New activity of the threat actor Nobelium
Microsoft has issued an update on the activities of the Russian threat actor known as Nobelium (aka APT29), which is credited with compromising the SolarWinds supply chain in late 2020. This time, researchers warn of targeted brute-force and password spraying attacks against entities in 36 different countries, almost half of which are focused on the United States. In terms of sectors, the attacks are mainly affecting technology companies (57%) and government (20%), as well as, to a lesser extent, financial institutions and think tanks. So far, there are three known compromises as a result of this activity. Additionally, as part of this investigation, Microsoft identified a credential-stealing trojan installed on the device of one of its customer support employees. With this intrusion, Nobelium gained access to basic account information of a limited number of Microsoft customers, data that has been used to launch targeted phishing campaigns.
More information: https://msrc-blog.microsoft.com/2021/06/25/new-nobelium-activity/
Microsoft releases technical details of critical vulnerabilities in NETGEAR routers
Security researchers at Microsoft 365 Defender Research have published details of three critical vulnerabilities with CVSS scores between 7.1 and 9.4 in NETGEAR DGN-2200v1 routers with versions prior to v220.127.116.11. These were reported in a security advisory by Netgear in December 2020, along with details for patching the vulnerabilities. The three vulnerabilities lie in the HTTPd component and allow an unauthenticated remote attacker to bypass authentication and perform the backup function to obtain access credentials, as well as recover these through side-channel attacks by measuring the response time upon authentication. These vulnerabilities could provide an entry vector into the internal networks of companies that have the exposed administration port of the vulnerable router.
Brute-force attack campaign by members of the Russian GRU
Several American and British agencies, NSA, CISA, FBI and NCSC, have published an alert about a campaign of brute force attacks carried out from the Main Directorate of the General Staff of the Armed Forces of the Russian Federation (GRU). According to the researchers, this campaign has been running from mid-2019 to the beginning of this year and is reportedly being directed against entities from different sectors that mainly use Microsoft Office 365 cloud services, among others. This brute-force attack methodology allows the actors to obtain the credentials of their victims, to subsequently use these accesses to carry out lateral movements. In addition, the researchers indicate that they have also managed to exploit the CVE 2020-0688 and CVE 2020-17144 vulnerabilities in Microsoft Exchange servers, in order to allow remote code execution and further access to victims’ networks. It is recommended to apply the mitigation and blocking measures for IOCs attached to the briefing note.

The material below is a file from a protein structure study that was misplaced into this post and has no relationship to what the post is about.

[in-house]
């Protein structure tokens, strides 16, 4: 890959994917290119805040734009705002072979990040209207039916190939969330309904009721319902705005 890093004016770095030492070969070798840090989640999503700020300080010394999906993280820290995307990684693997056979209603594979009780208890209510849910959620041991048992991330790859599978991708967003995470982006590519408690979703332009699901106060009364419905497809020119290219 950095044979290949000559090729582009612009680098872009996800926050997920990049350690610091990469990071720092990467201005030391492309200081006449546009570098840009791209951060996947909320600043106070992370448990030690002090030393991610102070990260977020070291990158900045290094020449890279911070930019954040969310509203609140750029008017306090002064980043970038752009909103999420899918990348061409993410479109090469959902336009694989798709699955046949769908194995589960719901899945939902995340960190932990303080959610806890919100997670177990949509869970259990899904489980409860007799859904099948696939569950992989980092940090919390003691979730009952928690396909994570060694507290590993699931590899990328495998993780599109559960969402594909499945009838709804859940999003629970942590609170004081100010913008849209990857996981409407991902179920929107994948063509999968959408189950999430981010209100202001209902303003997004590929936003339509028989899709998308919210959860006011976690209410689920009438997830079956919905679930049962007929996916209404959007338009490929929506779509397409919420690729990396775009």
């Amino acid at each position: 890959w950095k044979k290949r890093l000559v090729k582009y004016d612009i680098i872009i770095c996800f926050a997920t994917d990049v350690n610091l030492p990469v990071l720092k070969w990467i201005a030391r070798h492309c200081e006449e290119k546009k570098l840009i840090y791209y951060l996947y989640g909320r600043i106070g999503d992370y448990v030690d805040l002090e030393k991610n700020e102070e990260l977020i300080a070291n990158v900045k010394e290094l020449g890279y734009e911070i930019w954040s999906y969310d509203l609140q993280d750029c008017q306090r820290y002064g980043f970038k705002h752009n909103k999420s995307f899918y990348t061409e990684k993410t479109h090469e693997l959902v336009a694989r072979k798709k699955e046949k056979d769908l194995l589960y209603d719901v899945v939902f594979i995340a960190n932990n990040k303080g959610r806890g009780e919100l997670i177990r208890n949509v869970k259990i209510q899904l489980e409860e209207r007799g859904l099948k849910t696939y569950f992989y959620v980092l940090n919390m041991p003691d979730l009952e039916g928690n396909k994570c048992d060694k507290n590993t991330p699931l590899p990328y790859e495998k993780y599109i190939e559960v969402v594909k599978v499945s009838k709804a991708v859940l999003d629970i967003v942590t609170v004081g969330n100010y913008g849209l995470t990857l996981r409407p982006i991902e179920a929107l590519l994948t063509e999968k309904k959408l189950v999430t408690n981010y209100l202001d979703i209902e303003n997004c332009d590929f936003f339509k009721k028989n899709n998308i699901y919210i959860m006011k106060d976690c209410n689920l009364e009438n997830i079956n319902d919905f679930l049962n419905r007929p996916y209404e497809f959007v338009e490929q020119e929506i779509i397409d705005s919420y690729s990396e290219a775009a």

New Mirai botnet variants exploit a zero-day in KGUARD DVRs
Netlab researchers have identified two new botnets based on Mirai code that use a 0-day vulnerability in KGUARD digital video recording devices as a method of propagation. The vulnerability allows remote code execution without authentication and is found in those KGUARD DVR devices with firmware prior to 2017, including up to 3,000 devices currently exposed online. Analysis of the botnets, named mirai_ptea and mirai_aurora, reveals that they use Tor proxies to communicate with the C2 and the TEA algorithm to hide sensitive data, with their ultimate goal being DDoS attacks. Researchers have observed a steady activity of 2,000 infection attempts per day, with peaks of up to 15,000 attempts. Territorially, most of the infections are located in the United States, South Korea and Brazil, although their reach is global.